Take the greatest Warden-pears, bake them with brown Bread ; put in a Pint of strong Beer or Ale : When they are baked take them out of the Liquor ; and take half a Pint of it, and half a Pint of Claret, and a quarter of a pound of Sugar ; put them in the Stew-pan with two Cloves, a little Cream, cover them close, and let them stew 'till they are very red, turn them now and then ; when they are enough put them into a Dish you intend to serve them to the Table in, with the Liquor they were stewed in ; strow Double-refined Sugar over the Dish ; serve it for a Side-dish.
Henry Howard, England’s Newest Way in All Sorts of Cookery, Pastry, and All Pickles (1708)
Yesterday we had baked pears, today we’re going to stew them. Or rather, bake them then stew them. Let’s see if we can work out how Henry Howard would like us to go about it.
“Warden-pears” were and still are cooking pears: rock-hard and inedible until they are slowly baked or poached, after which they transform into smooth, buttery deliciousness. Here we’re told to use the “greatest” wardens, so you’ll be wanting to cook some big ones.
When Henry Howard says to “bake them with brown Bread“, I’m assuming he means to bake them at the same time as the brown bread is in the oven, rather than baking them along with slices of brown bread. Note he doesn’t say how many pears, but I’d guess at 4 to 6, depending on their size. Temperature-wise, somewhere around 180°C seems sensible, and I’d say about 40-50 minutes should do it.
Next, Henry calls for the addition of a pint of strong Beer or Ale, although he really should have called for that first, because he clearly intends for the pears to be baked in the beer. Now, a ‘strong’ beer today might not be the same as a ‘strong’ beer in 1708. . Assuming the eighteenth century understanding of ‘strong’ meant a beer or ale that wasn’t ‘small’ (brewed weaker for everyday drinking), then we’re looking for a beer with a decent a.b.v. that will compliment the pears. Nothing too overly-hoppy, something rich in malts. In the UK I’d suggest the likes of Theakston’s ‘Old Peculier’, or Morland’s ‘Old Speckled Hen’, or Black Sheep’s ‘Black Sheep’, something along those lines. An ‘old ale’ rather than a stout or porter. Although ‘pears in porter’ does have a nice ring to it… but I digress.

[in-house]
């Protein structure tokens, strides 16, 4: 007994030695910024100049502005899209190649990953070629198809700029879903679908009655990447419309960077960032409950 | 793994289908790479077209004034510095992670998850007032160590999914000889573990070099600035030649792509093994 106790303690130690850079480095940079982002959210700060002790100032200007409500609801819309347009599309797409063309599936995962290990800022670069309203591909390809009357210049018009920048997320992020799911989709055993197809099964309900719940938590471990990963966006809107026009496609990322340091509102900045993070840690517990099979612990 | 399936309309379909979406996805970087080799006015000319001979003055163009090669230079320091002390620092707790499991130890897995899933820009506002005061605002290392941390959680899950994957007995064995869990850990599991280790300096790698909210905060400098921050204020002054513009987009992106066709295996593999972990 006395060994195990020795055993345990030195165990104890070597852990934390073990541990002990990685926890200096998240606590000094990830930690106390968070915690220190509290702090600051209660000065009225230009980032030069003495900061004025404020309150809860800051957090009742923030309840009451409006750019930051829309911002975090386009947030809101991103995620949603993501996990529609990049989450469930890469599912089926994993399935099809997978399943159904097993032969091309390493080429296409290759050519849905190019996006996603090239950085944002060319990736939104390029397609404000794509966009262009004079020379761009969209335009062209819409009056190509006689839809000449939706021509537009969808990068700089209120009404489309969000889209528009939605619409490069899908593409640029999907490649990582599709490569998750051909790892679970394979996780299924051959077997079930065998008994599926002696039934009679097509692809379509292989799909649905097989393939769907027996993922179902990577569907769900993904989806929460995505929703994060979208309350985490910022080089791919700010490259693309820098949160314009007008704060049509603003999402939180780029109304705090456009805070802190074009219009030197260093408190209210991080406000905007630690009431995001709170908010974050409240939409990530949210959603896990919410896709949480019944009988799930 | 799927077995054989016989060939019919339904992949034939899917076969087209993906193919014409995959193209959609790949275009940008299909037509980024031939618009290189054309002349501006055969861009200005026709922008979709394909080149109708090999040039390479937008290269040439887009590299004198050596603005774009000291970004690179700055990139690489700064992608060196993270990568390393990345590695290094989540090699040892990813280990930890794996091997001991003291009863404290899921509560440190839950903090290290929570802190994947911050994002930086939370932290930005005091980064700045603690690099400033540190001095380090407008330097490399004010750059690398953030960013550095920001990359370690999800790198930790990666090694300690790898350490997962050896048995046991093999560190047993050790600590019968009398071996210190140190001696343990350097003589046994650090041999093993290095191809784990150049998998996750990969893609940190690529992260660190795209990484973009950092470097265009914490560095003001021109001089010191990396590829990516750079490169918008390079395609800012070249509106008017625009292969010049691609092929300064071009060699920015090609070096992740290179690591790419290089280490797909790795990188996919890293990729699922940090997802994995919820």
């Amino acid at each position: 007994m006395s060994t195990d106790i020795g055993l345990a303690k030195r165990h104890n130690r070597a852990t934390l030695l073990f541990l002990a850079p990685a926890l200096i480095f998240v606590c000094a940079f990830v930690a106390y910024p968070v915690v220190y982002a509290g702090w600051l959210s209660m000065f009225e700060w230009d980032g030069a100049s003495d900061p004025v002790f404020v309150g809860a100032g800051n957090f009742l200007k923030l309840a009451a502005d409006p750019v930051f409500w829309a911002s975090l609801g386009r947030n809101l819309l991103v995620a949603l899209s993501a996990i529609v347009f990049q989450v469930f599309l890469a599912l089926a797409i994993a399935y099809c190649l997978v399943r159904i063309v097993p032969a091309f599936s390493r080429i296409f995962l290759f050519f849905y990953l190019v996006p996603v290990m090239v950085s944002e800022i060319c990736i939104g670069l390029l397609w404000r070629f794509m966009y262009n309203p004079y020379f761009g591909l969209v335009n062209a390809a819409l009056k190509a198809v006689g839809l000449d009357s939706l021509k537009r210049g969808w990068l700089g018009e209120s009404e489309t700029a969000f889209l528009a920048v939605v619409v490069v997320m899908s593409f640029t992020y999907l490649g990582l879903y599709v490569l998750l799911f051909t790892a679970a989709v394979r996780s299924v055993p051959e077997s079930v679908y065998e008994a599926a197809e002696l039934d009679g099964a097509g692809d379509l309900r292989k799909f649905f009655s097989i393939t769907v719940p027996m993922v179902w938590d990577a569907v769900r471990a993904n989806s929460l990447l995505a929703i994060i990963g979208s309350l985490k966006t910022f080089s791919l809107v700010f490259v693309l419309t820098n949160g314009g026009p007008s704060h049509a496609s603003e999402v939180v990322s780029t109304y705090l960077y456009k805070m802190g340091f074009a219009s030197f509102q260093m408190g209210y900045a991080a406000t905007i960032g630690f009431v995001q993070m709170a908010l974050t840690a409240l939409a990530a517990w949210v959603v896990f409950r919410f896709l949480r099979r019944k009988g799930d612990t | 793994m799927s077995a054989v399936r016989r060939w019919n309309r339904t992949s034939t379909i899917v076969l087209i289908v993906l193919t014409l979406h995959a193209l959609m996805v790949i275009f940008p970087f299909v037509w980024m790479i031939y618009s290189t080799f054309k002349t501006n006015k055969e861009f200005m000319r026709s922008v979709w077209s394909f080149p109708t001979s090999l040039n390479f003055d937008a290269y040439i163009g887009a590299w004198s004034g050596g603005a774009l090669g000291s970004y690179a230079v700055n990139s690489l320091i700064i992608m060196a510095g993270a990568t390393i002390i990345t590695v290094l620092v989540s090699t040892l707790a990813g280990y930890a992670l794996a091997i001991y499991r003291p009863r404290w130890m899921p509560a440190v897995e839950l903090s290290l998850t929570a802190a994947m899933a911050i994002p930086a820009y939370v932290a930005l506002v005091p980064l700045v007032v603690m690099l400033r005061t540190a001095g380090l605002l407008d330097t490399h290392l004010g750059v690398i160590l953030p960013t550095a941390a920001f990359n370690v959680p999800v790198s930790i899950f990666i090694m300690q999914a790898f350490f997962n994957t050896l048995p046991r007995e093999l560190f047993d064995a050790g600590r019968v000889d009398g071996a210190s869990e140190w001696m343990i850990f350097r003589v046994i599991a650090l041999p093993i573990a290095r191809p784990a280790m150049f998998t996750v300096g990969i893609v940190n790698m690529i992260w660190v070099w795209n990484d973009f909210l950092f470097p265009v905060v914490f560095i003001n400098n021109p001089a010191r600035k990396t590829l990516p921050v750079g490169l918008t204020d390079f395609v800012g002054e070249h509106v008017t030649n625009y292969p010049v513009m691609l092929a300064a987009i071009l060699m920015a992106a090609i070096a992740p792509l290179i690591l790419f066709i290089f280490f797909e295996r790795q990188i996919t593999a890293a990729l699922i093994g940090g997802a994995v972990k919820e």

Once the pears are cooked, you need to take a half pint of the cooking liquor – by now a blend of beer and pear juice – and add half a pint of claret. Or whatever red wine you have to hand. Or maybe even port? Than might work. ‘Pears in porter and port’? We could be onto something here… but I digress again.
A quarter pound (approx 112g) of sugar isn’t an excessive amount, but you could reduce that if you wanted to. A few spices (I’d have to swap the cloves for a lump of root ginger or a cinnamon stick, as I’m really not fond of cloves), and “a little” cream (about 50ml? 75ml?) which I assume you’d need to add when the liquor was reasonably cool, to prevent it curdling.
You then just need to stew the baked pears in the beer / wine / sugar / cream mix, in a pan on the stove, until they’re bright red and, I expect, meltingly tender. And then serve them forth! Strewing with sugar is optional, unless you really want to give your sweet tooth a work-out.
This is another example of a fairly sweet dish being served as a ‘side dish’ – I’d love to know whether this just means a dish served alongside a main course, or something else entirely, so if anyone can shed light on that, pleaese do drop a comment below – but you can have it at the end of your meal if you prefer. Or for supper. Or for a decadently luxurious weekend breakfast, why not?
I really like the sound of this one. The beer / wine mix is an unusual liquor for pear-poaching, but it could work really well, with the right combination of both.
How about you? Do you fancy giving this one a go? If you do, please do let me know how you get on, either by leaving a comment below, or by emailing me with your notes and photos.
|⇧1||The Original Warden Pear by Margaret Roberts is a superb source of info on the history and use of Wardens, I urge you to seek it out.|
|⇧2||The meaning of terms associated with beer have sometimes changed over the centuries – ‘mild’ for example used to mean ‘freshly made’ rather than ‘lower in alcohol’ and ‘stale’ meant ‘aged’ rather than ‘gone off'|
|⇧3||As is Henry Howard’s ‘Pippin Tansey‘.|